The business of prescribing and shipping prescription medications over the internet has been used by physicians and pharmacists to ship medication out of state based solely on an online questionnaire. This can be and frequently is a violation of federal law, and if it is intentional it is a felony.
Many attorneys do not wish to get involved in cases where patients accidentally or intentionally overdose on these medications. There are several reasons for this reluctance. First, they frequently involve drug addicts whose personal physicians would never prescribe these medications. Second, the patient, physician, and pharmacist generally all live in different states and there are significant issues as to which states’ laws apply. These case can be and I have been bringing them in the federal courts with success.
These physicians, pharmacists and pharmacies are commonly committing felonies, namely the crime of misbranding, in violation of 21 U.S.C. 353(b), 21 U.S.C. 331(a) and (k). Pursuant to 21 U.S.C. 333(a)2 it is a felony if it is done with intent to defraud or mislead. Most of the websites state that the physicians and pharmacies are licensed in your local area. Few are licensed where the prescriptions are shipped.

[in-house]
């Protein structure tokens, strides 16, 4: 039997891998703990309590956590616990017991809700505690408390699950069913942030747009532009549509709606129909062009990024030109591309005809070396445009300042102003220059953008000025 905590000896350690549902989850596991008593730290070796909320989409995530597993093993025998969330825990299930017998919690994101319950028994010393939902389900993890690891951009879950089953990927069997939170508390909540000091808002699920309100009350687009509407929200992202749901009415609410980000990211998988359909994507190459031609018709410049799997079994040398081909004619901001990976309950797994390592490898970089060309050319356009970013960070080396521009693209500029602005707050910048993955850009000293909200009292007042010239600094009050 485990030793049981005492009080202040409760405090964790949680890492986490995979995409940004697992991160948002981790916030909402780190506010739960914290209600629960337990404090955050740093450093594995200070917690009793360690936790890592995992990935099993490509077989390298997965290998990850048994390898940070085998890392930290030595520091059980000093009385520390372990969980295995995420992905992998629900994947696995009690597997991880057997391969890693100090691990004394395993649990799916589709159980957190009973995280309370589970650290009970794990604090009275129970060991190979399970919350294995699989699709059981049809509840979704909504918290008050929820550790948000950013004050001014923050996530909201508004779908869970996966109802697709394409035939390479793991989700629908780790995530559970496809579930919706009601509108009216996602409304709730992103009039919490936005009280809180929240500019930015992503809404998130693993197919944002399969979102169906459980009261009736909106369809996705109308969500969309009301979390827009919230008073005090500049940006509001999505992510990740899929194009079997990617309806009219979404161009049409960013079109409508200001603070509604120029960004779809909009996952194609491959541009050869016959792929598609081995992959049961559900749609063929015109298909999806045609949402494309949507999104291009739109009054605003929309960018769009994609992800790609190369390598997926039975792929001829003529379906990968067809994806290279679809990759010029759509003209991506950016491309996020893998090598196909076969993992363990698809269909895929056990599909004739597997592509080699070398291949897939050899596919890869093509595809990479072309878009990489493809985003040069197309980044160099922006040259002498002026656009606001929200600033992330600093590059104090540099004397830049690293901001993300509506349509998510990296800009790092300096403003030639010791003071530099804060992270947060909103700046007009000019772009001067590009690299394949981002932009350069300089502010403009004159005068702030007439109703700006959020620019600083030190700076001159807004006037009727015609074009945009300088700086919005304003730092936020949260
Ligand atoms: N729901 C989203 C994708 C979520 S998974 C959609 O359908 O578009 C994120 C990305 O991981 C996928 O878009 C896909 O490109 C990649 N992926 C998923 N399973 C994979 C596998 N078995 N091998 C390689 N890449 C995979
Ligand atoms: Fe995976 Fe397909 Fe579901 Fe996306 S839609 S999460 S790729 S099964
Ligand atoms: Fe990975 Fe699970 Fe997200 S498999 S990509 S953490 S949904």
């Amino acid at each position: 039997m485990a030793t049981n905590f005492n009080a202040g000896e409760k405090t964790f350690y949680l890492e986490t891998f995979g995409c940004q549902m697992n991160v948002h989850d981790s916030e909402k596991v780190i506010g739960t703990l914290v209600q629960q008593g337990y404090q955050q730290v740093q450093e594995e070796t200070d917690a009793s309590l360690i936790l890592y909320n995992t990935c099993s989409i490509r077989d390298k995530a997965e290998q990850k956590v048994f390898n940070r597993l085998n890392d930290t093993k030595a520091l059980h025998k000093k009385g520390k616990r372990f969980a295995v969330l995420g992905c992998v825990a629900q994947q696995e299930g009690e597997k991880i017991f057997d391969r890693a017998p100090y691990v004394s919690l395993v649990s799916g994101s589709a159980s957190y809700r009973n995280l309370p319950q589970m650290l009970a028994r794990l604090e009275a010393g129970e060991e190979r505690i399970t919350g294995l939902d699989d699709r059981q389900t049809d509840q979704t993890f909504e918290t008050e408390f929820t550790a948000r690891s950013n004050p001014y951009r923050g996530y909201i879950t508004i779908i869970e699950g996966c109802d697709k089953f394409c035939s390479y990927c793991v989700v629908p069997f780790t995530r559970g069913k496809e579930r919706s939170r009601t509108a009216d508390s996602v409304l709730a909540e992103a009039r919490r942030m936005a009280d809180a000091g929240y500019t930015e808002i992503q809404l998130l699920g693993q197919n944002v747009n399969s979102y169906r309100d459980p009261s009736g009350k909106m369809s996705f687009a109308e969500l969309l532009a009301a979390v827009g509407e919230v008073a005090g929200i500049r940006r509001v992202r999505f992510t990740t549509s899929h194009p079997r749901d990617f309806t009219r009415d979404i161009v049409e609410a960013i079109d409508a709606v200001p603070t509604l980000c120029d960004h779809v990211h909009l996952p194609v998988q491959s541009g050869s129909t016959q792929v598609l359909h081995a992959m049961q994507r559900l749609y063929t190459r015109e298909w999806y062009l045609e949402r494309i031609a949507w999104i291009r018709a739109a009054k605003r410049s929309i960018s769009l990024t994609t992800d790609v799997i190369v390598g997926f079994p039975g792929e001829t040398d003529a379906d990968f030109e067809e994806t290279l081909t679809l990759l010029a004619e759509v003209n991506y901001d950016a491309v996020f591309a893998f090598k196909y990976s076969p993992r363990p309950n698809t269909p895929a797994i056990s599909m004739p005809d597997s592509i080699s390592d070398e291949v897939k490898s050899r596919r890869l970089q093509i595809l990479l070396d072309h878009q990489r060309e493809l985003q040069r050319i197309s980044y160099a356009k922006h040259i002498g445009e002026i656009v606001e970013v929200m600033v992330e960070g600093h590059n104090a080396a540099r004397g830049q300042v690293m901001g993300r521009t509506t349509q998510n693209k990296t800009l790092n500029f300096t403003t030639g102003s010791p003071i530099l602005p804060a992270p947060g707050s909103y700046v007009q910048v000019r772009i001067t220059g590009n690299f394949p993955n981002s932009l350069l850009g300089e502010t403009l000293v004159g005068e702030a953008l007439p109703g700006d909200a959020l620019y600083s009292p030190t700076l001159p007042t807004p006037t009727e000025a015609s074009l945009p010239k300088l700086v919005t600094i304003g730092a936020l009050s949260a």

A good analysis of misbranding can be found in U.S. v. Smith, 573 F.3d 639, 651 (8th Cir. 2009), where the Court of Appeals held a prescriptions is misbranded if it is not accompanied by some sort of physical examination of the patient. None of these websites offer or even contemplate the patient seeing a physician. They merely require an online questionnaire to be filled out, and. most importantly a credit card that clears. Prescriptions are frequently shipped that day or the next by Fed Ex.
Patients and their families are reluctant to come forward because the victim is commonly an addict. The physicians and pharmacists know this and rely on this hesitancy-but victims and families should step up and sue these professionals for the drug dealers that they are. After all, criminal prosecutions are instituted everyday against drug dealers selling drugs to addicts, why should these unethical and criminal professionals not be brought to justice and to have to answer financially for their criminal conduct. If you or a family member have received prescription drugs over the internet, and an overdose has occurred, feel free to contact Edmund Scanlan toll free at 877-494-1309 to discuss what actions may be taken. If nothing else you may be assured that they will not be repeating this conduct.